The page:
Wednesday, September 30, 2020

SACU revenues to add salt to regional budget difficulties

The Southern African Customs Union (SACU) revenue is expected to tumble in the next financial year owning to the contraction in the global economy, Standard Chartered Bank has warned.

The bank’s research analyst for Africa, Alex Sienaert, based in London, said the contraction in the revenue pool will directly affect Botswana, Lesotho, Namibia and Swaziland’s public spending that have played a critical role in financing the projects.

“The total SACU transfers to BLNS countries will decline significantly this year and next, and look to be around 10 percent lower in nominal terms by 2010 than they were in 2008.
“The decline may be considerably larger. Since the receipts have funded around half of BLNS country spending in recent years, this decline poses a major challenge,” Sienaert said.

SACU is the world’s oldest customs union founded in 1910, meaning that intra-trade between the member states is almost free. But imports from outside the union attract common customs and excise duties that are pooled together and later redistributed to members through an agreed revenue sharing formula.

During the 2007/8 fiscal year, SACU revenue accounted for 25 percent of the public income, while in the other less affluent members states the figures were much higher, such as in Lesotho where they contributed 57 percent, Namibia was 39 percent and Swaziland was 60 percent.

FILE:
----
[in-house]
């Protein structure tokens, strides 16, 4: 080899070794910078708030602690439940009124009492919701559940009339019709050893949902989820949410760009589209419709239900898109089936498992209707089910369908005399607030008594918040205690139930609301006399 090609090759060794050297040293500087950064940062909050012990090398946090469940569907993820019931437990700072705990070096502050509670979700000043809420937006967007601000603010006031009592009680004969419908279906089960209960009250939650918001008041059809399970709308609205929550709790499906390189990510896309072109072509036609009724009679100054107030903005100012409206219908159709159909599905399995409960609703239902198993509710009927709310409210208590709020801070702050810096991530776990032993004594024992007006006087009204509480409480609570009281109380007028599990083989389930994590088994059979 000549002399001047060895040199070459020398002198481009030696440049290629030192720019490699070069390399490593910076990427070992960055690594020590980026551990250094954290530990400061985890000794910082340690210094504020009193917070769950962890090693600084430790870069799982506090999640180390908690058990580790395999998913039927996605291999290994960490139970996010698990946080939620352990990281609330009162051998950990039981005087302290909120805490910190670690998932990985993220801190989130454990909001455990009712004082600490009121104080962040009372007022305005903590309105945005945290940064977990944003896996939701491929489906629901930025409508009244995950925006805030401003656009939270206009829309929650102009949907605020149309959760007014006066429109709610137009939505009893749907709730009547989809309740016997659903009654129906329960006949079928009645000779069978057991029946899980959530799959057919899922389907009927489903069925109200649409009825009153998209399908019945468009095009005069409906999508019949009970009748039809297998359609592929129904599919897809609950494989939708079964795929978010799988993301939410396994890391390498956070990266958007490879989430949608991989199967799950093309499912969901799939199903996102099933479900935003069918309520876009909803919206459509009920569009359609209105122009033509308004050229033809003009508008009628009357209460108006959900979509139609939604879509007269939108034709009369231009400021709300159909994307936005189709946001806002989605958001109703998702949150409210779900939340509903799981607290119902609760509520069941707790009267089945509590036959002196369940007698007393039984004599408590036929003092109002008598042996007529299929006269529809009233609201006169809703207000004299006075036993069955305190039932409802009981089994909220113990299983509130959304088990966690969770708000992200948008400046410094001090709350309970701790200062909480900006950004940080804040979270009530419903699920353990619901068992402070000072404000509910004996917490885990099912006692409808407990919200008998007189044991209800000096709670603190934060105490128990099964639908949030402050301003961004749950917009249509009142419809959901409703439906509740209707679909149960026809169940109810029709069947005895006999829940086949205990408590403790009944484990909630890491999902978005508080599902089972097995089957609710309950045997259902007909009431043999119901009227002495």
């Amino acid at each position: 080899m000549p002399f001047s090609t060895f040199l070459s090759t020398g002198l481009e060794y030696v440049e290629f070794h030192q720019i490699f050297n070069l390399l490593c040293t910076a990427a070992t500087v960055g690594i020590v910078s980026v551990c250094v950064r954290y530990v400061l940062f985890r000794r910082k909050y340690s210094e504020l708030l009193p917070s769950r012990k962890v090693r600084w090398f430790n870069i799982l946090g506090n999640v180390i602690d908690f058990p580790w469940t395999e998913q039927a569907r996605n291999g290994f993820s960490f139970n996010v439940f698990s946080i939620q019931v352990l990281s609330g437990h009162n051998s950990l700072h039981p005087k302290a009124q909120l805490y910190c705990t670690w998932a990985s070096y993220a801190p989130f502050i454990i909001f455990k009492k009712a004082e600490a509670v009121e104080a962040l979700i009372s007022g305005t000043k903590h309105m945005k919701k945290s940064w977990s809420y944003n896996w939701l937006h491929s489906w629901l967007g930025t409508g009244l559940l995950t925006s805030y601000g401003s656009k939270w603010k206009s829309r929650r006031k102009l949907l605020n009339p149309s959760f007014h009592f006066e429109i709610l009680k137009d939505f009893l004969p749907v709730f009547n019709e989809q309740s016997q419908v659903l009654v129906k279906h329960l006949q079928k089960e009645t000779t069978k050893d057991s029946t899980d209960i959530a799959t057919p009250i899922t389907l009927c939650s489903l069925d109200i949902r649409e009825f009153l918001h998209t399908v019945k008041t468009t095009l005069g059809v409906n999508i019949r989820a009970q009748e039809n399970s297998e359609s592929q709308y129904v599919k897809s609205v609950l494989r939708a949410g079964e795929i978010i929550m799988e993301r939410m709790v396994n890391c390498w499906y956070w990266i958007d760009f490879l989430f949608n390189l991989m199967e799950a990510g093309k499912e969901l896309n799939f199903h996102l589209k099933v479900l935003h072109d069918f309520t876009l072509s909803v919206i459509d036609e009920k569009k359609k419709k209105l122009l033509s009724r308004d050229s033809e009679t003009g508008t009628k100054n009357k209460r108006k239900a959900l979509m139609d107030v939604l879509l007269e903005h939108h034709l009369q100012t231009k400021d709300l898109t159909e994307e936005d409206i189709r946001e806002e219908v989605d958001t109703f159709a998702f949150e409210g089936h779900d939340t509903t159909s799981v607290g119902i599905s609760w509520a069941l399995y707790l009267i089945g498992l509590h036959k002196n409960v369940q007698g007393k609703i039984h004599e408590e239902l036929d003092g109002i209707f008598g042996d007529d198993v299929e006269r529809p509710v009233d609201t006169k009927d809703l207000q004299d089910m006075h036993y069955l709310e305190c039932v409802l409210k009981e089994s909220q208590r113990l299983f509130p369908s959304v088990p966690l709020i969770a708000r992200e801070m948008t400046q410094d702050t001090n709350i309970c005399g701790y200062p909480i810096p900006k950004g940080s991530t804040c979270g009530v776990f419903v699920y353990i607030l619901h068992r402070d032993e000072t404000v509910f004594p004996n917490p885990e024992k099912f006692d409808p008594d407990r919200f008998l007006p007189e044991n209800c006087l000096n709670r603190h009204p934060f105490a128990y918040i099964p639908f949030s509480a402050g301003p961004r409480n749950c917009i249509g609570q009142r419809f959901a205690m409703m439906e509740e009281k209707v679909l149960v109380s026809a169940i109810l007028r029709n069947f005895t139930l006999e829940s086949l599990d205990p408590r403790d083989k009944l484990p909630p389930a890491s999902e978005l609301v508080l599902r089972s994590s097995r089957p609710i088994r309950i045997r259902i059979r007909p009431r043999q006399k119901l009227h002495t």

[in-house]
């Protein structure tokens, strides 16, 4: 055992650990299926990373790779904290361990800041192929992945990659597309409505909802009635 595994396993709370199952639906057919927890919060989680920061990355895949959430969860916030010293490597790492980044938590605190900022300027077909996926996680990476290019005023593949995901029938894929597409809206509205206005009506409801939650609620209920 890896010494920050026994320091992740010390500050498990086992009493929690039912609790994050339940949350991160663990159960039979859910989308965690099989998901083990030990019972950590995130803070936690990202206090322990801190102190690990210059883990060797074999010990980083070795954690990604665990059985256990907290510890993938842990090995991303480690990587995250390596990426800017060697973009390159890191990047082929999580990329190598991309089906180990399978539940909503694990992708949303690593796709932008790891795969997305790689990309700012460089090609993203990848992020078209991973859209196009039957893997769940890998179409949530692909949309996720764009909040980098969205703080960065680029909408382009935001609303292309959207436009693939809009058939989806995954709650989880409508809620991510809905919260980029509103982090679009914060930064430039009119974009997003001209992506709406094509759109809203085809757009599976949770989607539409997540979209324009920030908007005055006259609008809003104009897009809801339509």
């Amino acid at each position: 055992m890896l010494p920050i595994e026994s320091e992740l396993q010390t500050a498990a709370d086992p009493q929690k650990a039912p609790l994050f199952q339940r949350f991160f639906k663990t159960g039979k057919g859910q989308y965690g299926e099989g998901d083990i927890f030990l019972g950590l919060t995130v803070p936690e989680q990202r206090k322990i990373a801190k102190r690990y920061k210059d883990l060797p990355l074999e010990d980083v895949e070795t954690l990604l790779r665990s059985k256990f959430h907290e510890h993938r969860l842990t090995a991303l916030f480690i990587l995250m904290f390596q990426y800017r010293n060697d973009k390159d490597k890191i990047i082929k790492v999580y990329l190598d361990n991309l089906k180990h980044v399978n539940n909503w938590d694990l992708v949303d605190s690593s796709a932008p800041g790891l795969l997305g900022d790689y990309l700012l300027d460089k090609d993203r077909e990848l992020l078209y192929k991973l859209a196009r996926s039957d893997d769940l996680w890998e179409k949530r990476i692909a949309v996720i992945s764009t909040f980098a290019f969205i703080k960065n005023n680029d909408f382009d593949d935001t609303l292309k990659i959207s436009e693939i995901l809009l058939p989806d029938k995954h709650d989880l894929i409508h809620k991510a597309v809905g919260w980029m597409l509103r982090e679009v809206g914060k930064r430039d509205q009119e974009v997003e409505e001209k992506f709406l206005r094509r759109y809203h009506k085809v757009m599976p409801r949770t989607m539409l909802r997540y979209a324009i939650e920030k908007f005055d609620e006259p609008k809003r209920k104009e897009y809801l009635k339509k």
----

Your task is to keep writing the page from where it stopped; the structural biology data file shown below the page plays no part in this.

According to the estimates revenue transfers to the pool is expected to decline by 3.5 percent year-on-year during the fiscal year 2009/10 to R 27.9 billionÔÇörepresenting a R 1 billion drop from 2008.

“Given the severity of the global downturn, these are likely to be the best case scenario for SACU revenues, which could even fall further.

“In the case of Botswana, comparison also requires ZAR-BWP conversion, which we perform by crossing Standard Chartered Global Research’s USD-ZAR and USD-BWP forecast,” the research said.
“The BLNS countries have long anticipated a decline in SACU revenues because of the ongoing external trade liberalization. But talk is cheap ÔÇö it is easy to proclaim the need to diversify the public revenue base and limit the SACU revenue reliance, but much more difficult to do anything about it. Meanwhile, several years of bumper SACU inflows have inevitably swelled public expenditure,” the report said.

The report further stated that at the moment, it is difficult to gauge the impact of the SACU revenue flow on the anticipated public revenue since there is uncertainty on the size of the pie this year and next, but also how it would be divided because the formula largely depends on intra- SACU trade share estimates given that most of the countries have scaled-down on imports.
The move comes at a time when Botswana has already penciled down a possible budget deficit during the same fiscal year largely due to the low demand in the mineral sectorÔÇöthe mainstay of its economy.

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